Thursday, September 16, 2010

Five best books: the end of the Cold War, 1989

Mary Elise Sarotte is Professor of International Relations at the University of Southern California. Her books include 1989: The Struggle to Create Post-Cold War Europe, which was named one of the best books of 2009 by the Financial Times.

At FiveBooks, she told Daisy Banks about her five best books about the end of the Cold War in Europe in 1989. One book they discussed:
The Turn: From the Cold War to a New Era by Don Oberdorfer

Tell me about your first choice, The Turn: From the Cold War to a New Era by Don Oberdorfer.

Don Oberdorfer is a journalist who spent many years with The Washington Post. The Turn is not a new book; it came out in 1991. There are more recent books by journalists, but I really like this one, because he was present at a number of the key events and he did a good job of documenting what was significant and then pulling it together immediately afterwards.

So, if you ask me for just one book to give you the narrative of events, I actually would still recommend this one. He is particularly good on international relations. This topic is a key part of the story of 1989 and 1990; it is hard to understand what happened if you look at just one country. Obviously, it is interesting to look at divided Germany when the Berlin Wall comes down, but you have to put that in the context of Solidarity coming to power in Poland, Mikhail Gorbachev and his reforms in the Soviet Union, and how the United States reacted, and how France reacted. You need to understand the actions of a lot of different countries.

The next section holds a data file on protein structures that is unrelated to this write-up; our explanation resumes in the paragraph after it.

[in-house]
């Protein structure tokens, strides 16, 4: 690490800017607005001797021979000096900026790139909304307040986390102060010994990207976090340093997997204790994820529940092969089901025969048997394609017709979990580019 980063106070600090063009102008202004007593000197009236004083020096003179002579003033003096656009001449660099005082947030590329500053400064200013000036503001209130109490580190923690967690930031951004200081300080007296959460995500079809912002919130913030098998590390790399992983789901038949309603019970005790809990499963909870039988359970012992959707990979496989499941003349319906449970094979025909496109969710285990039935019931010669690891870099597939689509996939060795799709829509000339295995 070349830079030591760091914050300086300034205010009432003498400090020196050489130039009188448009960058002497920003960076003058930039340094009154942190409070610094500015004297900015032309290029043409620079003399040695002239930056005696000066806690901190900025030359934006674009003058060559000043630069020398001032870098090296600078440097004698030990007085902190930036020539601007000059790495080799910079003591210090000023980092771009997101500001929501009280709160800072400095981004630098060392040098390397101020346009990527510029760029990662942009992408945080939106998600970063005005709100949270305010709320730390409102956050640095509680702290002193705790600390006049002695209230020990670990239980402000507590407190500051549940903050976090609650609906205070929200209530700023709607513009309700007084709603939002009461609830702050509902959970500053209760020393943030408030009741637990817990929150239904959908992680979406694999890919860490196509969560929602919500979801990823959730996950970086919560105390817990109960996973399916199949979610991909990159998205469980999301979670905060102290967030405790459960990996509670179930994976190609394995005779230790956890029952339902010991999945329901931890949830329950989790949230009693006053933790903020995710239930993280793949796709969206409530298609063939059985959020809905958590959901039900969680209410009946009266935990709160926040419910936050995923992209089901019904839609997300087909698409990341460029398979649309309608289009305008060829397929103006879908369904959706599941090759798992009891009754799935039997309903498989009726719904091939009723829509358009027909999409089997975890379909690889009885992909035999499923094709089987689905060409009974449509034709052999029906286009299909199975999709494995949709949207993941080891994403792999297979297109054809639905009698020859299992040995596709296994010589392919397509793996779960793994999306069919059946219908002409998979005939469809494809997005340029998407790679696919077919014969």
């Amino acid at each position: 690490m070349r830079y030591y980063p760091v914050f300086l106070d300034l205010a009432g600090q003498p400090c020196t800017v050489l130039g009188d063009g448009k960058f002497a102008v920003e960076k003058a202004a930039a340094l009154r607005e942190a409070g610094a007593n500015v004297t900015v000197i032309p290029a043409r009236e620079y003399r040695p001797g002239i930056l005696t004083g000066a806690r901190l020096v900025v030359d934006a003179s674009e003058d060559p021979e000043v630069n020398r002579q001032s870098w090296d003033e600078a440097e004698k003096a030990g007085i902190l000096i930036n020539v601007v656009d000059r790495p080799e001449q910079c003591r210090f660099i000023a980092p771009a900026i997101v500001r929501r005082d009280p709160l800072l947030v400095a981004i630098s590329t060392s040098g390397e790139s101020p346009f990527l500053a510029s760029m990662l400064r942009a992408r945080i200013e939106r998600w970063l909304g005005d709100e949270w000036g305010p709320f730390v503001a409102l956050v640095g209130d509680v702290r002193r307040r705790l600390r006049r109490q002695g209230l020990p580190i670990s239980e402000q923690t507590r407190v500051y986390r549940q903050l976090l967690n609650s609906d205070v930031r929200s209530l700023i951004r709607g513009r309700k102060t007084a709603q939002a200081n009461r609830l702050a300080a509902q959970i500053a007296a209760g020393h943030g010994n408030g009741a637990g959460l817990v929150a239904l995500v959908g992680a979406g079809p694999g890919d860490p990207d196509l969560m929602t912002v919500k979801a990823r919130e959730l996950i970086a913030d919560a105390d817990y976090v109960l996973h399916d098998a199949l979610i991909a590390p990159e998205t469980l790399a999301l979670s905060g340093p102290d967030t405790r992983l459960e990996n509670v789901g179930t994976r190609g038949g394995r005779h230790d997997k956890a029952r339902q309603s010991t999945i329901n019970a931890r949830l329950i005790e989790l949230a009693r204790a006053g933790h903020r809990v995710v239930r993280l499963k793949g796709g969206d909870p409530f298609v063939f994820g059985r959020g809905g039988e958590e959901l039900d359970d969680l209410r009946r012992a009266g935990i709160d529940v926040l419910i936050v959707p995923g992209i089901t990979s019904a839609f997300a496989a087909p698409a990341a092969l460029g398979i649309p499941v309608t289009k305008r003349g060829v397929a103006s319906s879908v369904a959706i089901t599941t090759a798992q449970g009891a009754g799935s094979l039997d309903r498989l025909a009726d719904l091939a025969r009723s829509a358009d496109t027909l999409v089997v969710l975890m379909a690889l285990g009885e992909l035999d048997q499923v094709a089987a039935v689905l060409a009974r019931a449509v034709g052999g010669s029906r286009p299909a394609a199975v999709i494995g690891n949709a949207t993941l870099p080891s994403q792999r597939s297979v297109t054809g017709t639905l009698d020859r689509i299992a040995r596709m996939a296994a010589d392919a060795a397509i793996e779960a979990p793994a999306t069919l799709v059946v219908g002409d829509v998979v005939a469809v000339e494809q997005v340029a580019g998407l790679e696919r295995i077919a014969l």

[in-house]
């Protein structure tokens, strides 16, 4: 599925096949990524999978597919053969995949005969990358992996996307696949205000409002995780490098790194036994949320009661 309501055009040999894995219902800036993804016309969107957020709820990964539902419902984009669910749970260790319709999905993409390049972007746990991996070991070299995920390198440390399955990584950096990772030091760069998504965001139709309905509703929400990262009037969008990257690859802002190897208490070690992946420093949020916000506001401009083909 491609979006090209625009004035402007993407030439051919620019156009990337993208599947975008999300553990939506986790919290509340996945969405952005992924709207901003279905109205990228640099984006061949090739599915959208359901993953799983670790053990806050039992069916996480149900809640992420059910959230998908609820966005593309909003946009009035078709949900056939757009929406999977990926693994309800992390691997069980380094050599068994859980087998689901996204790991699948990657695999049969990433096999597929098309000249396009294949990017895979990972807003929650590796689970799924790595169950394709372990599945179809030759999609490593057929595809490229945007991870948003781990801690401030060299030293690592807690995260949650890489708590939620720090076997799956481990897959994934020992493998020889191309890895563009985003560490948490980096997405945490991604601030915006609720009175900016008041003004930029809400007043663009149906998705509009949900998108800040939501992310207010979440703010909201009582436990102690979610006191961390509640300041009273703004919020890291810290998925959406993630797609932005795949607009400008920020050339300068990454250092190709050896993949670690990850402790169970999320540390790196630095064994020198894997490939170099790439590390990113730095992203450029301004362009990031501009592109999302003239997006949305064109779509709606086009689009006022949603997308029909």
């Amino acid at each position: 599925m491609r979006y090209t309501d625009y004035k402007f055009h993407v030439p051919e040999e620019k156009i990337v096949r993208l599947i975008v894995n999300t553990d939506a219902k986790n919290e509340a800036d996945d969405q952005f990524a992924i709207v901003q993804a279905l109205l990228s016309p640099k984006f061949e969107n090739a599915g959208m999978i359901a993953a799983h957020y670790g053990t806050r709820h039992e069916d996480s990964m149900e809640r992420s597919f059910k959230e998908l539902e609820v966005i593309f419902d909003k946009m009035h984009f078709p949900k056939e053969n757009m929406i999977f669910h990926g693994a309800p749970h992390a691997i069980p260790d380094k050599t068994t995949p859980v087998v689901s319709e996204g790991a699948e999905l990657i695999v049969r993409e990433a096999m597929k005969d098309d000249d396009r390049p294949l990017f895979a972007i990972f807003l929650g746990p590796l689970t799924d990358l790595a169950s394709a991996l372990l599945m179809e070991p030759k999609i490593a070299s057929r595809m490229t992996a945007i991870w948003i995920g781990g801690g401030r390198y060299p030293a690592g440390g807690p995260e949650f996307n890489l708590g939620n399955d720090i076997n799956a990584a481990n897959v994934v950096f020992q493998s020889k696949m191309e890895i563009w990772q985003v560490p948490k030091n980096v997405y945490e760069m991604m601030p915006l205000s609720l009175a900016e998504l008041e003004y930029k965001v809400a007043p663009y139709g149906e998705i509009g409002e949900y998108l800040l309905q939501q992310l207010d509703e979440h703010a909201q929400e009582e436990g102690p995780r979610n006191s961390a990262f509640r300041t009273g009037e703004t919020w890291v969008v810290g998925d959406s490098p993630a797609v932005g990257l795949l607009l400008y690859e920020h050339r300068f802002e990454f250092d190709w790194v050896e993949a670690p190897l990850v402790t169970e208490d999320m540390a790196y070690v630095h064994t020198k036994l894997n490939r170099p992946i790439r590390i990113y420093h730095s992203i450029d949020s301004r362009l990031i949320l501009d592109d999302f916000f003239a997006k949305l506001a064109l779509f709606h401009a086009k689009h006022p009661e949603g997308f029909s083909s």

And that is what your book, 1989: The Struggle to Create Post-Cold War Europe looks at as well – this idea, that there wasn’t one straightforward outcome.

Yes, I think that Oberdorfer’s book is a good first cut of history. The theme of multiple potential futures going forward from 1989-1990 is something that I tried to develop further in my own book.
Read about another book on the list.

Also see Daniel Johnson's five best books about Cold War culture.

--Marshal Zeringue